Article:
As planned, we traveled quickly westward along the south coast of Puerto Rico. On April 1st we set speed records on Lucky Peek in the 25-30 knot ENE winds (force 6 on the Beaufort scale) as we sailed from the west coast of Vieques to the Boca de Infierno anchorage just outside Salinas, Puerto Rico. We were expecting 18-20 knots of wind that day so we prepared accordingly by setting the main sail with a double reef thereby reducing the sail area by approximately one-third. As the winds built and seas grew to 10+ feet that afternoon we were happy with our reefing decision and were very pleased with Lucky Peek's performance in those conditions. We gave our Monitor windvane (auto steering device that magically works with only the wind powering it) its first official work-out that day and "Monty" steered the boat like a pro. We were having great fun averaging 7+ knots to our destination with the instrument panel occasionally reporting speeds of 10.2 knots as we surfed down the waves! Woo-hooooo!!!
The Boca de Infierno anchorage is such an amazing place. It's comprised of a series of small mangrove islands and an extended reef that makes it a very protected and comfortable spot to stop even when the winds and seas are big. It was our own private paradise and we spent an extra day there to let the winds and seas calm down a bit before continuing on. We used our lay-over day preparing Lucky Peek for more speed-sailing, including lashing the dinghy down on the foredeck instead of towing it behind us. From Boca de Infierno we planned to sail on to Boqueron, 60some miles away, so we left at first light to try to make the distance before nightfall. What we didn't plan on was our engine overheating as we left the anchorage that morning. We had the option to sail into nearby Salinas to address the problem but we agreed to continue on to Boqueron, still feeling confident that we would make it there in the daylight since the winds were forecast to blow 11-17 knots that day. Hindsight is so crystal clear.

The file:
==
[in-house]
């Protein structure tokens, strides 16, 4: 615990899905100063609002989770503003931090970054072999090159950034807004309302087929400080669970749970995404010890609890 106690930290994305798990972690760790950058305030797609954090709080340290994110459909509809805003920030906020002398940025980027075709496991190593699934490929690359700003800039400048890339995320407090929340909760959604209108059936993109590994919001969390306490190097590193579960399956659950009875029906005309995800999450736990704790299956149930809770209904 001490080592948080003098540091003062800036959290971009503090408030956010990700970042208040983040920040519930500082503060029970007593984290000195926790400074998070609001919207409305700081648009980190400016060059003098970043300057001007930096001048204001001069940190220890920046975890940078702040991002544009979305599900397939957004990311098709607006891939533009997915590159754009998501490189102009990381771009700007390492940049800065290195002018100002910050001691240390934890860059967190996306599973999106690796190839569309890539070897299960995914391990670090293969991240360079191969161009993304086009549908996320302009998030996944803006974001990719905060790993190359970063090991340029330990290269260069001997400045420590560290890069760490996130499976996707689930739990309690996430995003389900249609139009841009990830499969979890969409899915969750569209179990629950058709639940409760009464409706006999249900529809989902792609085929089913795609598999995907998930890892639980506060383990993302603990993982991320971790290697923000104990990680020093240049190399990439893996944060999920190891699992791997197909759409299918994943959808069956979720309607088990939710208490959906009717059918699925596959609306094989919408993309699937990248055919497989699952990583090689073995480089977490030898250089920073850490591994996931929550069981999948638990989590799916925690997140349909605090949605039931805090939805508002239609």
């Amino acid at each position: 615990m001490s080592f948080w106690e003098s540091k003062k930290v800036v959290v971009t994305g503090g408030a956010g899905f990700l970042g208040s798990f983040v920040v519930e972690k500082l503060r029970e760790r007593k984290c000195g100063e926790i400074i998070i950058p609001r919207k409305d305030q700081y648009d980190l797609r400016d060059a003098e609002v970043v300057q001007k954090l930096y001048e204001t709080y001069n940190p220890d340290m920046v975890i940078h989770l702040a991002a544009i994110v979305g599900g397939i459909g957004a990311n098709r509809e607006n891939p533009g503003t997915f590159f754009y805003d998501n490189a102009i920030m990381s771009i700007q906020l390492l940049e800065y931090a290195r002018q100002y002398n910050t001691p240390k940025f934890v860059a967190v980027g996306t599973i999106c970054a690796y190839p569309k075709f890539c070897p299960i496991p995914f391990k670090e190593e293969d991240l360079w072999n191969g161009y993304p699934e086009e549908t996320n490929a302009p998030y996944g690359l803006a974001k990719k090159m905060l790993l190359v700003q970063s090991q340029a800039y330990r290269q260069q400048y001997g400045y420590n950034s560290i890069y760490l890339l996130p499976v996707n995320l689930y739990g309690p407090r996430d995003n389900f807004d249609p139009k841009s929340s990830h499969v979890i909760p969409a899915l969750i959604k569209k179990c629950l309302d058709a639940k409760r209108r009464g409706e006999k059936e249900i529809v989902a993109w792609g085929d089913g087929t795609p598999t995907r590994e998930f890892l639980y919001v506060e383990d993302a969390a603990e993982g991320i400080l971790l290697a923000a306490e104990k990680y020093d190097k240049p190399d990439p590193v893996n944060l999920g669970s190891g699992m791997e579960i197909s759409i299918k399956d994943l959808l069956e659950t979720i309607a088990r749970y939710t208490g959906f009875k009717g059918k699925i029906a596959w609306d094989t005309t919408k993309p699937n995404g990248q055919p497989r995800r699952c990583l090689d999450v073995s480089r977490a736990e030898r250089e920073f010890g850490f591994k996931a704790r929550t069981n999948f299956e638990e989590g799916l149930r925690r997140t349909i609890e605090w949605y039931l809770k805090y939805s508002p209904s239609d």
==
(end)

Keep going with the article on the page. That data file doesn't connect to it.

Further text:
At 7pm, just off the southwest corner of Puerto Rico, we watched a beautiful sunset as we ghosted along at a whopping 1.7 knots. The winds were a no-show that day therefore we did not make the distance we had anticipated. However, we stayed our course as we were comfortable sailing into Bahia Boqueron in the dark because its entrance is wide and well marked. Shortly after nightfall we were encouraged by a doubling in wind speed – from 3 knots to 6 – and our boat speed increased to almost 3 knots in response. We excitedly set our sails in preparation for rounding the corner and heading northward to Boqueron. The full moon occasionally checked on us through the clouds and the nearby Cabo Rojo (El Faro) lighthouse provided a constant reminder of where the rocky shore breaks the water. Our optimism on the increase in wind was soon dashed by the change in wind direction – it was now blowing directly on our nose. From testing our engine earlier in the day we knew that it could run for 45 minute intervals before the temperature climbed to overheating. We were about 7 miles south of Boqueron which was farther than we could travel in 45 minutes under engine power alone so we had to either tack our way closer to Boqueron or alter our destination. We made two attempts at tacking upwind (well, if you can really call tacking 180 degrees going "upwind") before accepting that the latter option was the right answer. So at 9:30pm we drifted into the Cabo Rojo anchorage, under the beautiful Spanish "El Faro" Lighthouse, and called it a night.
The next morning we could fully appreciate the beauty of our location. Lucky Peek was the lone boat sitting on perfectly still, clear water beneath one of Puerto Rico's most picturesque settings – the Cabo Rojo lighthouse. It was a scene of tranquility except for our slight anxiety over what was causing Forrest to overheat. Rod suspected the heat exchanger was failing and through some highly technical troubleshooting (tasting the cooling water to see if it was salty) he determined that to be the case. Well, at least we knew where there was a new heat exchanger for a Perkins 4-108; in the shop in St. Thomas where Rod held it in his hands contemplating the purchase less than one month ago. (As a note in his defense, two mechanics had individually given the same advice that they did not think the early symptoms indicated a failing heat exchanger.) Rod's focus on a second round of self-flagellation was broken by a sudden sound… the wind generator had started turning. Wind! Time to move to Boqueron!
It wasn't a lot of wind but it was enough to move us through the water. We flew our festive orange and white striped asymmetrical spinnaker for a glorious down-wind sail to Boqueron in the light 5 knots of breeze. We were riding an emotional high and as a result Rod wasn't thinking clearly. He proposed that he put the camera in a Ziplock baggie and swim alongside Lucky Peek to take a picture of her flying her colorful kite. We spent some time discussing the logistics and debating just how fast a person could swim with fins on, etc. My position on the subject never wavered so my veto held.